Poachers have killed more than 200 elephants in Cameroon in just six weeks, in a “massacre” fuelled by Asian demand for ivory. A local government official said heavily armed poachers from Chad and Sudan had decimated the elephant population of Bouba Ndjida National Park in Cameroon’s far north in a dry season killing spree.
“We are talking about a very serious case of trans-frontier poaching, involving well-armed poachers with modern weapons from Sudan and Chad who are decimating this wildlife species to make quick money from the international ivory trade,” said Gambo Haman, governor of Cameroon’s North region.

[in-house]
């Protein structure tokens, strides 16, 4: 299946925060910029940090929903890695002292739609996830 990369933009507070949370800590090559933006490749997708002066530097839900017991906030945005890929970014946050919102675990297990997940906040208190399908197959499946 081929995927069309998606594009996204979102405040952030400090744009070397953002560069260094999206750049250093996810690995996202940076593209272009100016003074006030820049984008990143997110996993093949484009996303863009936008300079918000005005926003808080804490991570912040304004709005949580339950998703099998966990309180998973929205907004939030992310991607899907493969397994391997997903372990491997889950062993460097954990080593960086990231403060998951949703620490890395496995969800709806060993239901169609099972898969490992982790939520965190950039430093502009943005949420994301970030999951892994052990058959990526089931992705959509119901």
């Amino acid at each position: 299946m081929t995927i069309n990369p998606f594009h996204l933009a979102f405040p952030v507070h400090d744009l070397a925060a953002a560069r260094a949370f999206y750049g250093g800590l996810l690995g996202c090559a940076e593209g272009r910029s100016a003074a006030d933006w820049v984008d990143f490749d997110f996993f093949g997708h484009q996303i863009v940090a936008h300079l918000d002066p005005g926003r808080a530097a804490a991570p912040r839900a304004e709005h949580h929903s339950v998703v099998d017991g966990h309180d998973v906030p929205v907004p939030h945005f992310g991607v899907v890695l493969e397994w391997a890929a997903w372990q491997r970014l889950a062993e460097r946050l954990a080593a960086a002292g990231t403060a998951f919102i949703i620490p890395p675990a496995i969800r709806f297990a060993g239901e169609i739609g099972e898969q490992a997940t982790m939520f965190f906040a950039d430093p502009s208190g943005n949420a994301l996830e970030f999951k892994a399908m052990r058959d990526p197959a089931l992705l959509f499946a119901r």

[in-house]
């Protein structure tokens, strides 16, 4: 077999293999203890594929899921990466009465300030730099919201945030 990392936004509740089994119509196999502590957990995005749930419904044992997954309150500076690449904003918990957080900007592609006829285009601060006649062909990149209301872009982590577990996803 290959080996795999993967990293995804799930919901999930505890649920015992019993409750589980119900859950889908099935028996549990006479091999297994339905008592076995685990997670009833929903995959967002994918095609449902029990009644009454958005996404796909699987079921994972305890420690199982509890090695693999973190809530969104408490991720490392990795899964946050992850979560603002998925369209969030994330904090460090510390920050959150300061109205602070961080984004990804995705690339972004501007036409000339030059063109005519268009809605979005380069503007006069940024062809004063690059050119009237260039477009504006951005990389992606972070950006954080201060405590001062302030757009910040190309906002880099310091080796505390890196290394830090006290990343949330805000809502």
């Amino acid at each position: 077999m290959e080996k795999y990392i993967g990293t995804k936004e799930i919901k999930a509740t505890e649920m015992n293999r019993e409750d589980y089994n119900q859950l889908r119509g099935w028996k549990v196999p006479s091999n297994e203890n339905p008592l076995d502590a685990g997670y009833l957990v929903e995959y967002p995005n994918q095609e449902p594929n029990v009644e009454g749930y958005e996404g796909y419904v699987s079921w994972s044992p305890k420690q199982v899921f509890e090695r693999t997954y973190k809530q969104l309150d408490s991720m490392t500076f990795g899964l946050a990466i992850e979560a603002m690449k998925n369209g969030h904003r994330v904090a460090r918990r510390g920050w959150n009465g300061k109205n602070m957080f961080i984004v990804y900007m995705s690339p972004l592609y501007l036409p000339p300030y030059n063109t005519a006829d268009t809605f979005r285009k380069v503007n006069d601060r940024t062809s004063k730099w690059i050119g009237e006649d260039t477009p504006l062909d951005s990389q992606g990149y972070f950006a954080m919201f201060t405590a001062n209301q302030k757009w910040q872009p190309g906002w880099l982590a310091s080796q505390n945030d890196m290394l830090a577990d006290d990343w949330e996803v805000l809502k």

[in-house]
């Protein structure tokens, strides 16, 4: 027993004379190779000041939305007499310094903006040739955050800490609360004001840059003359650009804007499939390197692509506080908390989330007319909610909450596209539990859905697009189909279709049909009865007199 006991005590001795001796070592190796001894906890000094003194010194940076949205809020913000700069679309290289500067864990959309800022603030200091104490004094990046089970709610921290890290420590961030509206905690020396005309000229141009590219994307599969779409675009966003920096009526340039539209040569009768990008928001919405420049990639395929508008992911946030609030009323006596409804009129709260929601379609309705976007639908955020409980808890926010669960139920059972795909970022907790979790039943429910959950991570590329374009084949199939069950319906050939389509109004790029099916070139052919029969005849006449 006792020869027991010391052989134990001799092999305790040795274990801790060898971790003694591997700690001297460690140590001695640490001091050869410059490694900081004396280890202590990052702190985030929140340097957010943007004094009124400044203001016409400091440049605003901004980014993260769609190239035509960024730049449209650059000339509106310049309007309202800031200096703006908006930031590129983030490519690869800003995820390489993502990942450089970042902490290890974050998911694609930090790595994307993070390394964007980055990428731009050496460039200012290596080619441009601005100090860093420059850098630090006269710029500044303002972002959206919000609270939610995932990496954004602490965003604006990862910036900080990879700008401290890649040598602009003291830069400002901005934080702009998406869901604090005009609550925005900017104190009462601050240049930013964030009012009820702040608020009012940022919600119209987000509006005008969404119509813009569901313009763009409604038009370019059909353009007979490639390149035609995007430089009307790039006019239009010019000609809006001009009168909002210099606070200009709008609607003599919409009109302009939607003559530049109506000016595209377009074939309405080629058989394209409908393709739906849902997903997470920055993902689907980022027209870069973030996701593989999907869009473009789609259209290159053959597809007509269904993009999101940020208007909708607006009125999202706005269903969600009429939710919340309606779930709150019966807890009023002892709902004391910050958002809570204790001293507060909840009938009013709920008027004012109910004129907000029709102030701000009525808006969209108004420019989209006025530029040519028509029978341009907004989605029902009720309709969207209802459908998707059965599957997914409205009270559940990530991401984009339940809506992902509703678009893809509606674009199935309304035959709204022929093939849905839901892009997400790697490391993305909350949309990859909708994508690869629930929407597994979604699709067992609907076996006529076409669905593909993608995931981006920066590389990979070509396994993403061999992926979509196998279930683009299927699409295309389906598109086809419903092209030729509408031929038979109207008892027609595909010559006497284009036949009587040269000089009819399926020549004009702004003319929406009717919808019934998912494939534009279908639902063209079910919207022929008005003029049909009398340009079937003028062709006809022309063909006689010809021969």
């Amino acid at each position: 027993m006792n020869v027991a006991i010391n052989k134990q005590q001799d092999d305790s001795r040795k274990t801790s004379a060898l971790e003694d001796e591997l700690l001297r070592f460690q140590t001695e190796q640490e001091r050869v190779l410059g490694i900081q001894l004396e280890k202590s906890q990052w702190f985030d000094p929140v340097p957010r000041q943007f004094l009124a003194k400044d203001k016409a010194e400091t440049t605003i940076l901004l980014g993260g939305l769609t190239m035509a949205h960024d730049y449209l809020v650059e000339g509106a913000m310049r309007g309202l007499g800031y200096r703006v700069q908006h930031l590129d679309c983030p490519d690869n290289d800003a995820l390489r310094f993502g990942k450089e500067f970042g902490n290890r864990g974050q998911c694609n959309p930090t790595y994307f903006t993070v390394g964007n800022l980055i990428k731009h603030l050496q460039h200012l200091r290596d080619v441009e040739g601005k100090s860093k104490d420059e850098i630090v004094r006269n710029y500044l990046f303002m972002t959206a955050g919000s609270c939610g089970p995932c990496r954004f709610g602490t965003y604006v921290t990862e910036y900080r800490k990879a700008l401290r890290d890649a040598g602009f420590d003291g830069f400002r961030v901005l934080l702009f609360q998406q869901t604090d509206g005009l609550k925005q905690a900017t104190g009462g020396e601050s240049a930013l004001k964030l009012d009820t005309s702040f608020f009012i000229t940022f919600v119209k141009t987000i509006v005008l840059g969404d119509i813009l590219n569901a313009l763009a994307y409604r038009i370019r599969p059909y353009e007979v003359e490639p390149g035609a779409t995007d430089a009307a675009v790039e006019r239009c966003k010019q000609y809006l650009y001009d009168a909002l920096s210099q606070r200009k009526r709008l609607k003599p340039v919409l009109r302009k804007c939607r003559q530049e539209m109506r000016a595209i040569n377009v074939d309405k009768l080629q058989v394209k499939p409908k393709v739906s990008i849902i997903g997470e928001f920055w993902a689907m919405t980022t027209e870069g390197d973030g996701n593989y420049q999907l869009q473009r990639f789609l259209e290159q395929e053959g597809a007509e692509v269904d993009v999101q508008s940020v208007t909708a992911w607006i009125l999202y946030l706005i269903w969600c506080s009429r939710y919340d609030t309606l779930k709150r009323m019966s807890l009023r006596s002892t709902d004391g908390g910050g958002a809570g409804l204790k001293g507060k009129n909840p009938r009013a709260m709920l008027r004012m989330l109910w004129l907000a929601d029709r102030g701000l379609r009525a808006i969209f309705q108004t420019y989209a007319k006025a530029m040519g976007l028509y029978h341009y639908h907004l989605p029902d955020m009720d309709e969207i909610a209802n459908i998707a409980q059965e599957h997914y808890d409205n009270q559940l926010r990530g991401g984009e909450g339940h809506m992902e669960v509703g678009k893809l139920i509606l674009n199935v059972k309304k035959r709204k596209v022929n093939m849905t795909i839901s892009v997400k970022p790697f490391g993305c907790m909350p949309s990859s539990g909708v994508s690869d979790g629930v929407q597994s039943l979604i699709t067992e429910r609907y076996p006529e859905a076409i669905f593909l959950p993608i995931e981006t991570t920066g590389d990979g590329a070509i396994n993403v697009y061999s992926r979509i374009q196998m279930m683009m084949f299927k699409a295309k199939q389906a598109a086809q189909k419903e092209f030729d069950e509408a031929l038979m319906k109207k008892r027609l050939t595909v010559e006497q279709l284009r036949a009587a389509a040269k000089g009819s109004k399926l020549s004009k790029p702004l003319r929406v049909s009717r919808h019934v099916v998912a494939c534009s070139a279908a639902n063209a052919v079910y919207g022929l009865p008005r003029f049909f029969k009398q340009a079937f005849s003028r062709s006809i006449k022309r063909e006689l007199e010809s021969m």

The International Fund for Animal Welfare (IFAW) said cross-border poaching was common during the dry season but the scale of the killings so far this year was unprecedented. “This latest massacre is massive and has no comparison to those of the preceding years,” the group said in a statement.
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